“Our goal is to look at the environment that Communities of Color look in, live in, and to look at it through the lens of creativity,” Ingram said. “At the beginning of the pandemic, there was a spotlight on economics. People were losing their housing and also people were running out of food. And because Seattle is such an incredible space for conversations around food justice and food sovereignty, we reached out to Wa Na Wari and said, ‘Would you be interested in creating a space where people could learn about food sovereignty and also would you be open to creating space for community gardening?’ And they said ‘yes.’”

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KyRi Miller, Aneesa Roidad, & Mia Dabney Win 6th Annual BEMSAA Awards

by Ari Robin McKenna


On Monday, a virtual ceremony was held to honor the 2021 Black Education Matters Student Activist Awards (BEMSAA). In addition to parents, mentors, friends, and teachers of the award winners, the event was attended by former NFL player Michael Bennet (who awarded Mia Dabney the Pennie Bennett Award), Seattle Seahawks player Bobby Wagner, former BEMSAA award winners, BEMSAA board members, and members of the media.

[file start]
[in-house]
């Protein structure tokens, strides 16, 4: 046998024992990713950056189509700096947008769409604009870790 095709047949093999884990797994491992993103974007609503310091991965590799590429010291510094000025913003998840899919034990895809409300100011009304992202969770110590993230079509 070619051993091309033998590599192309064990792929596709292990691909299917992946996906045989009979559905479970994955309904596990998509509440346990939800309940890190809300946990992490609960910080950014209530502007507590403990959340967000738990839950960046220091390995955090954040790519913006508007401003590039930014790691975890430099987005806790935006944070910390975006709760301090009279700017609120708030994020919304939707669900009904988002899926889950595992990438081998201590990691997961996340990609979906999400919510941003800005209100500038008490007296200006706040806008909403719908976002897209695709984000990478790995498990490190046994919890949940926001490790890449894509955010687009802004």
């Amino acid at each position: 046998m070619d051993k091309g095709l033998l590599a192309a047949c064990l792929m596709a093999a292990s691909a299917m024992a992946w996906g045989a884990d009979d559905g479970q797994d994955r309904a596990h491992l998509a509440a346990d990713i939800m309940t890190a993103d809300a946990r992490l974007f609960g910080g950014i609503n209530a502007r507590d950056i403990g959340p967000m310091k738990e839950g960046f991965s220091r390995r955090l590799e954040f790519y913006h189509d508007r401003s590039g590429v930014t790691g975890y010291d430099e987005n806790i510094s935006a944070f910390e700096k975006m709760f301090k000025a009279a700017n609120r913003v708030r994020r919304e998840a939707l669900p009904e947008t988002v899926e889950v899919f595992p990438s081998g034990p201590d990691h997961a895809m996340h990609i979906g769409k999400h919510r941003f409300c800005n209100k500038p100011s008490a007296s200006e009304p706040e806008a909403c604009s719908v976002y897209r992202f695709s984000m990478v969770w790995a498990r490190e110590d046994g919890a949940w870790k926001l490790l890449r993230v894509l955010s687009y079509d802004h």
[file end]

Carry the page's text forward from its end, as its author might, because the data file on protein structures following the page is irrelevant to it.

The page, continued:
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Tell Your Story: Apply to the Duwamish Valley Youth Storytelling Project

by Mark Van Streefkerk 


In an effort to increase access to journalism for BIPOC youth in the Duwamish Valley, journalists and community storytellers Bunthay Cheam and Jenna Hanchard are launching the first-ever Duwamish Valley Youth Storytelling Project. The project is in collaboration with the Port Community Action Team and sponsored by the Port of Seattle. 

A series of four workshops, the project will help youth shape a story of community interest that will ultimately be featured in South Park Roots, on the Port of Seattle communications website, and on Hanchard and Cheam’s own storytelling platforms, Lola’s Ink and TnouT, respectively.